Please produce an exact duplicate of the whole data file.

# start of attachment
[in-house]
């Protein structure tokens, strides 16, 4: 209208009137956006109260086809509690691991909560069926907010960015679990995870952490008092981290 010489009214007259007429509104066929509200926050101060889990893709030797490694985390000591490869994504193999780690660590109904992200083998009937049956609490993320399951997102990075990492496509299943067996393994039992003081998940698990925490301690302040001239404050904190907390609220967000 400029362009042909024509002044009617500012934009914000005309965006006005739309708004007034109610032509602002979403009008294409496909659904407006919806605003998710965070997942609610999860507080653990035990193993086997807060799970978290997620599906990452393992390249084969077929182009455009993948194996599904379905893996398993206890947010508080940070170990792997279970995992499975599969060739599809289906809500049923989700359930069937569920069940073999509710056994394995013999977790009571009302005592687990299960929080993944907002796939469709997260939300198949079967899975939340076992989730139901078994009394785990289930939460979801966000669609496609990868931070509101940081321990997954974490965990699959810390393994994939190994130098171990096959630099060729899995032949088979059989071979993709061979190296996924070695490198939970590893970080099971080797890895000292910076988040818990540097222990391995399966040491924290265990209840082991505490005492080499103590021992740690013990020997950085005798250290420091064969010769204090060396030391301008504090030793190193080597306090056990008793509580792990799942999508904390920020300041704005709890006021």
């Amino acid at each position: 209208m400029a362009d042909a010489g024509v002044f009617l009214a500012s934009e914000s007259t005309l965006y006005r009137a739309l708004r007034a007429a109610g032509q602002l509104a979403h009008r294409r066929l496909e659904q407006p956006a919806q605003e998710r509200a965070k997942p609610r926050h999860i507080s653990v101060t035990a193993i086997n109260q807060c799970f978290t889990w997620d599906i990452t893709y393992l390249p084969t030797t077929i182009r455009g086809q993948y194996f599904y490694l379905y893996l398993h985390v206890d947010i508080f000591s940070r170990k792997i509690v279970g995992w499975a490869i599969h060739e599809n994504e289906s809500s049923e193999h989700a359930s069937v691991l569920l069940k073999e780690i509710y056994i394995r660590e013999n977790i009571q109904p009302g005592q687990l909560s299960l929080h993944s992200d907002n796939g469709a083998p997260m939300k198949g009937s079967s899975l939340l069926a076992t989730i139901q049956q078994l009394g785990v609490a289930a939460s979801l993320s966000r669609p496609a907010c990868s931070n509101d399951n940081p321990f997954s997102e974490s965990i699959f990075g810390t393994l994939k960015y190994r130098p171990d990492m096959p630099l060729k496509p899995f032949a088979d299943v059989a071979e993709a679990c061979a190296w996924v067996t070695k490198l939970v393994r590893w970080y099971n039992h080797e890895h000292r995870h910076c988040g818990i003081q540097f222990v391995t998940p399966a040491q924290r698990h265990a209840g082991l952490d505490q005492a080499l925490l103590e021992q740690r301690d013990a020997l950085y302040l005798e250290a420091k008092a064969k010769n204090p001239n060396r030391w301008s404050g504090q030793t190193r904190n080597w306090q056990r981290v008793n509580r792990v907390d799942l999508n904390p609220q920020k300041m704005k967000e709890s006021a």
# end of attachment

[in-house]
């Protein structure tokens, strides 16, 4: 209208009137956006109260086809509690691991909560069926907010960015679990995870952490008092981290 010489009214007259007429509104066929509200926050101060889990893709030797490694985390000591490869994504193999780690660590109904992200083998009937049956609490993320399951997102990075990492496509299943067996393994039992003081998940698990925490301690302040001239404050904190907390609220967000 400029362009042909024509002044009617500012934009914000005309965006006005739309708004007034109610032509602002979403009008294409496909659904407006919806605003998710965070997942609610999860507080653990035990193993086997807060799970978290997620599906990452393992390249084969077929182009455009993948194996599904379905893996398993206890947010508080940070170990792997279970995992499975599969060739599809289906809500049923989700359930069937569920069940073999509710056994394995013999977790009571009302005592687990299960929080993944907002796939469709997260939300198949079967899975939340076992989730139901078994009394785990289930939460979801966000669609496609990868931070509101940081321990997954974490965990699959810390393994994939190994130098171990096959630099060729899995032949088979059989071979993709061979190296996924070695490198939970590893970080099971080797890895000292910076988040818990540097222990391995399966040491924290265990209840082991505490005492080499103590021992740690013990020997950085005798250290420091064969010769204090060396030391301008504090030793190193080597306090056990008793509580792990799942999508904390920020300041704005709890006021």
């Amino acid at each position: 209208m400029a362009d042909a010489g024509v002044f009617l009214a500012s934009e914000s007259t005309l965006y006005r009137a739309l708004r007034a007429a109610g032509q602002l509104a979403h009008r294409r066929l496909e659904q407006p956006a919806q605003e998710r509200a965070k997942p609610r926050h999860i507080s653990v101060t035990a193993i086997n109260q807060c799970f978290t889990w997620d599906i990452t893709y393992l390249p084969t030797t077929i182009r455009g086809q993948y194996f599904y490694l379905y893996l398993h985390v206890d947010i508080f000591s940070r170990k792997i509690v279970g995992w499975a490869i599969h060739e599809n994504e289906s809500s049923e193999h989700a359930s069937v691991l569920l069940k073999e780690i509710y056994i394995r660590e013999n977790i009571q109904p009302g005592q687990l909560s299960l929080h993944s992200d907002n796939g469709a083998p997260m939300k198949g009937s079967s899975l939340l069926a076992t989730i139901q049956q078994l009394g785990v609490a289930a939460s979801l993320s966000r669609p496609a907010c990868s931070n509101d399951n940081p321990f997954s997102e974490s965990i699959f990075g810390t393994l994939k960015y190994r130098p171990d990492m096959p630099l060729k496509p899995f032949a088979d299943v059989a071979e993709a679990c061979a190296w996924v067996t070695k490198l939970v393994r590893w970080y099971n039992h080797e890895h000292r995870h910076c988040g818990i003081q540097f222990v391995t998940p399966a040491q924290r698990h265990a209840g082991l952490d505490q005492a080499l925490l103590e021992q740690r301690d013990a020997l950085y302040l005798e250290a420091k008092a064969k010769n204090p001239n060396r030391w301008s404050g504090q030793t190193r904190n080597w306090q056990r981290v008793n509580r792990v907390d799942l999508n904390p609220q920020k300041m704005k967000e709890s006021a």